This disease first emerged in China, before spreading to India, and eventually to Europe. In England, over 40% of the population died, although the mortality rate in cramped medieval towns was often far higher. People at the time believed the plague had been sent by God to punish humankind for their sinful behaviour. They believed it was God who allowed miasma to occur, which many thought had brought about the plague.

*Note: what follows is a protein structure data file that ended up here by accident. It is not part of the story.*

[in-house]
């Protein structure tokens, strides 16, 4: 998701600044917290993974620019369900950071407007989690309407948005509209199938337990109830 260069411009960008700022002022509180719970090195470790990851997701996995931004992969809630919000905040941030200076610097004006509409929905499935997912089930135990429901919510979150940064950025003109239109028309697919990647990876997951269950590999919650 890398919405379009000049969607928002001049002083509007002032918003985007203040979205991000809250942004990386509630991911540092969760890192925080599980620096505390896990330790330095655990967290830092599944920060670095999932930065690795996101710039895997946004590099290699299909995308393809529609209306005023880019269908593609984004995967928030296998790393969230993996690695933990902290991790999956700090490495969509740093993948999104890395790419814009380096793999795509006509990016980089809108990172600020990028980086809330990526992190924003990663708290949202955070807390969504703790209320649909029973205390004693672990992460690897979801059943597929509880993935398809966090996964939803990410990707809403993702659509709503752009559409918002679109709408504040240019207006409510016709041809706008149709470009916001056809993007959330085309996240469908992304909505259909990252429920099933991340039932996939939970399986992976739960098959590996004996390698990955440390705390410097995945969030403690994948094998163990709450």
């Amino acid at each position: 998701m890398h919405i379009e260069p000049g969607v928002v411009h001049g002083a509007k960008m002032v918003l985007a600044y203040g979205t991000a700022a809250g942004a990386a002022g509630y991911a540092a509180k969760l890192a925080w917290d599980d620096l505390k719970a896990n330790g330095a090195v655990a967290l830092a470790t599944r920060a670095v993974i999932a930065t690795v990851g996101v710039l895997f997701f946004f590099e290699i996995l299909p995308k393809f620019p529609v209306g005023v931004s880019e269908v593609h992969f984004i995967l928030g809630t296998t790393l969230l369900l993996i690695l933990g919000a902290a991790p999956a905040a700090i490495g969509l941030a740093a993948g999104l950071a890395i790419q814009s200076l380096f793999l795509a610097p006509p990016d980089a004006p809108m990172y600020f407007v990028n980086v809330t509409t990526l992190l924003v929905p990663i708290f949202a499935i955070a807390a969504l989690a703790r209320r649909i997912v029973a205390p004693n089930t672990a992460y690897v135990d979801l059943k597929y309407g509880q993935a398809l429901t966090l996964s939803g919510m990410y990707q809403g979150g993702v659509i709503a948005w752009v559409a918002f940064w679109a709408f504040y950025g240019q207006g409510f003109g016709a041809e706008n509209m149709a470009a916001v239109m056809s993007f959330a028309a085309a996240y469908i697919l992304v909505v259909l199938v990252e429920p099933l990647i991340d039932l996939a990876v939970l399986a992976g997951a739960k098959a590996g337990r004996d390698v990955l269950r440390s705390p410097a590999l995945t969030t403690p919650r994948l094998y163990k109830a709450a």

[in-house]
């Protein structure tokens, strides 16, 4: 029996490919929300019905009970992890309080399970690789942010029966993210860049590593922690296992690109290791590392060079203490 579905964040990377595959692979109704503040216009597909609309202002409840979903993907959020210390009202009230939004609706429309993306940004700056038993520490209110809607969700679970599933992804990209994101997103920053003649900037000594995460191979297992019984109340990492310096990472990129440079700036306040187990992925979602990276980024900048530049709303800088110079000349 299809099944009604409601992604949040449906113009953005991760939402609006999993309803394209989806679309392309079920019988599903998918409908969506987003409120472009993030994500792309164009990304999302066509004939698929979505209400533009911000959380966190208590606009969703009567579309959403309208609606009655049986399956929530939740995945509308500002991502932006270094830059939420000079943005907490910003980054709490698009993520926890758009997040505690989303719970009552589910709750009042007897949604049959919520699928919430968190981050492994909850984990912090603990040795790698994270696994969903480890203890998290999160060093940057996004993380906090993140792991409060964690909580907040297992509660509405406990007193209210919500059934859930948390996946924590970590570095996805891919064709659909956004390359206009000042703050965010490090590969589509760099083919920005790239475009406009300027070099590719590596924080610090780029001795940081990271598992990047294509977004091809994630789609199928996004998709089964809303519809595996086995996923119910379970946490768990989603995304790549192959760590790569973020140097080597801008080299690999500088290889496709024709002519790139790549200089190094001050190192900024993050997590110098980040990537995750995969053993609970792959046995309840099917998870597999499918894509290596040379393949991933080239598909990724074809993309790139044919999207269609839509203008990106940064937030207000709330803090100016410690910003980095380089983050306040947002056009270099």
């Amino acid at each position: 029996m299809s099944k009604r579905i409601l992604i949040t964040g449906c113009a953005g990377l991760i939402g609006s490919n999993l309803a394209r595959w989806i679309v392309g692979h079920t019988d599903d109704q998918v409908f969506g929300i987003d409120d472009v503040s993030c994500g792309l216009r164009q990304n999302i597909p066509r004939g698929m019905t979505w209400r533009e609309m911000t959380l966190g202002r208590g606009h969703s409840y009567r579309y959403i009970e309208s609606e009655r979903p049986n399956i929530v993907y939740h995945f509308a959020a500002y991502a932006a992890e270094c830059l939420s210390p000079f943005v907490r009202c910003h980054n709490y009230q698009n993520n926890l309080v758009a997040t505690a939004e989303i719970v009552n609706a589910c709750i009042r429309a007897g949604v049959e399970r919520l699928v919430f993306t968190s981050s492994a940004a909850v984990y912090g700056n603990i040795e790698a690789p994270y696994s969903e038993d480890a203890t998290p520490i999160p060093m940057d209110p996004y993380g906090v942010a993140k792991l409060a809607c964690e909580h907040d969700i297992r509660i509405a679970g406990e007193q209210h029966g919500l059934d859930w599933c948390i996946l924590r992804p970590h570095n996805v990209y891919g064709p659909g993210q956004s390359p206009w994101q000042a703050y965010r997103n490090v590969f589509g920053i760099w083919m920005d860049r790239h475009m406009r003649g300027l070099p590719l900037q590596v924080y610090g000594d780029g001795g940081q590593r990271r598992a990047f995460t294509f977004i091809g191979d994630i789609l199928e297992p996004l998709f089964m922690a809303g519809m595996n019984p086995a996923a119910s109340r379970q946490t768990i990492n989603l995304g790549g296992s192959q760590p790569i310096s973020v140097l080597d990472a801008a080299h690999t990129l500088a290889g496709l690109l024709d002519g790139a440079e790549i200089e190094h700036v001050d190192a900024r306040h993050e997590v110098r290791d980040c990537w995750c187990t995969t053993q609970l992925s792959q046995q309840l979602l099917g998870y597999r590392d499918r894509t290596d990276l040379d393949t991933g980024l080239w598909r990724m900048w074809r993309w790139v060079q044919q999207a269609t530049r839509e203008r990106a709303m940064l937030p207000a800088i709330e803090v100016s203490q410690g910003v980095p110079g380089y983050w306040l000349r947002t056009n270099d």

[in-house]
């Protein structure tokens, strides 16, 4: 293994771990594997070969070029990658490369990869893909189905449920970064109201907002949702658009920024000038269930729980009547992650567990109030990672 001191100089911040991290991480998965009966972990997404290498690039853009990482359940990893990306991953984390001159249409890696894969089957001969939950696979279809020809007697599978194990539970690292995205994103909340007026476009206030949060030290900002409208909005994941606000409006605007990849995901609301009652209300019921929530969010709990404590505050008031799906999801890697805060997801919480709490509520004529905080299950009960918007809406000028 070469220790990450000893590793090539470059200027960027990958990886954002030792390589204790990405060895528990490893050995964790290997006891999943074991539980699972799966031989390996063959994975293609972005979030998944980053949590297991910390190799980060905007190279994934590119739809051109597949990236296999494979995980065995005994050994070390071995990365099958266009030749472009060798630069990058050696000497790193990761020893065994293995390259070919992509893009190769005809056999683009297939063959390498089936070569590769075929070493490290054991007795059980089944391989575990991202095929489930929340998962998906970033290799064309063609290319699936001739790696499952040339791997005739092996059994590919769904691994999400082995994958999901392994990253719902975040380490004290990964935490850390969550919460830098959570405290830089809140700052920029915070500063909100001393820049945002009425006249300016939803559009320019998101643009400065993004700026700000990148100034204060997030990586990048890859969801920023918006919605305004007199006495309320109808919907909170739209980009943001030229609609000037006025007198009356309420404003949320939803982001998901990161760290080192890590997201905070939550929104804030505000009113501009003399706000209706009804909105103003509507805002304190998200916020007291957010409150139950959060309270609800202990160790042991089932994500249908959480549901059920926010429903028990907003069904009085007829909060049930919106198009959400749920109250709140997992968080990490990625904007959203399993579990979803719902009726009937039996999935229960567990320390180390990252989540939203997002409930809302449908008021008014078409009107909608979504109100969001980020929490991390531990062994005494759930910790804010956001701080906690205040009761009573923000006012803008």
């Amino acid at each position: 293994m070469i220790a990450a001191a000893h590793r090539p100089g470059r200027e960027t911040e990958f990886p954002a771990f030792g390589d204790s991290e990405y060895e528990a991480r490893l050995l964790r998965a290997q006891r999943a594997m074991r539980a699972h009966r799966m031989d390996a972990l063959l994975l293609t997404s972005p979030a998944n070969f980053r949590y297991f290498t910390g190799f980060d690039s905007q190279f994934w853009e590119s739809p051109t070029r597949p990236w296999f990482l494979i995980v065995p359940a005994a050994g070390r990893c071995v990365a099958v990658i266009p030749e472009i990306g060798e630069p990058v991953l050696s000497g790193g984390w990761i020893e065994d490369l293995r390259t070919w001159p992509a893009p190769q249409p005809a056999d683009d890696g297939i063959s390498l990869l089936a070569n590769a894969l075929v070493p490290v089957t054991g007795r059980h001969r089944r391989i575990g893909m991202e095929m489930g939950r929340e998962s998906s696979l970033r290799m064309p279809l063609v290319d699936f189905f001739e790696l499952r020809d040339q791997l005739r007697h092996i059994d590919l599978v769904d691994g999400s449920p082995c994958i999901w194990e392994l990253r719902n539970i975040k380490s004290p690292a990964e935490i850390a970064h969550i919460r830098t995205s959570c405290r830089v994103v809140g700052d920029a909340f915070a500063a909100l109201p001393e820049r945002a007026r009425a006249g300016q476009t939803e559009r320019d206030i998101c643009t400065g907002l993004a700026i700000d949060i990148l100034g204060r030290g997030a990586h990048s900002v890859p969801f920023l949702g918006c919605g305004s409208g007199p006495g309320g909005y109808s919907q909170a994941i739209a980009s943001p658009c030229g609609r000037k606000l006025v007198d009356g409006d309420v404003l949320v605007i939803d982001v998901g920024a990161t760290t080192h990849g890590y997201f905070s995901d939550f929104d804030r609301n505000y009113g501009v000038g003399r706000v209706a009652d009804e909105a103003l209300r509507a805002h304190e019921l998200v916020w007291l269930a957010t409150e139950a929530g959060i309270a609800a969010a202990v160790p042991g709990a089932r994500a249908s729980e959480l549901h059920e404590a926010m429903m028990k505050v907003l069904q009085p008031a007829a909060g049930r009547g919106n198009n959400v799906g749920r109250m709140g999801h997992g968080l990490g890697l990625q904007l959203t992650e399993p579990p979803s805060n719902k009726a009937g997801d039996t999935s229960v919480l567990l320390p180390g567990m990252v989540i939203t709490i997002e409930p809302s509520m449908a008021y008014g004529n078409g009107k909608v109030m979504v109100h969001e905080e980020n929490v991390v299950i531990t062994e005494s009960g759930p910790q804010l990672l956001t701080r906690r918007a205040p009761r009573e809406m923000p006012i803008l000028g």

In most cases the rapid demise of many people prevented medical intervention. However, on some occasions the buboes of victims were lanced, or fires lit in their houses to drive away impure air. Some were treated according to Galen’s ‘Theory of Opposites’ and so were given cold food and baths in an attempt to cool their fever. For those sufficiently wealthy to visit an apothecary, theriac could be bought — since this treatment often contained opium, it may have had a beneficial effect in reducing victims’ pain.
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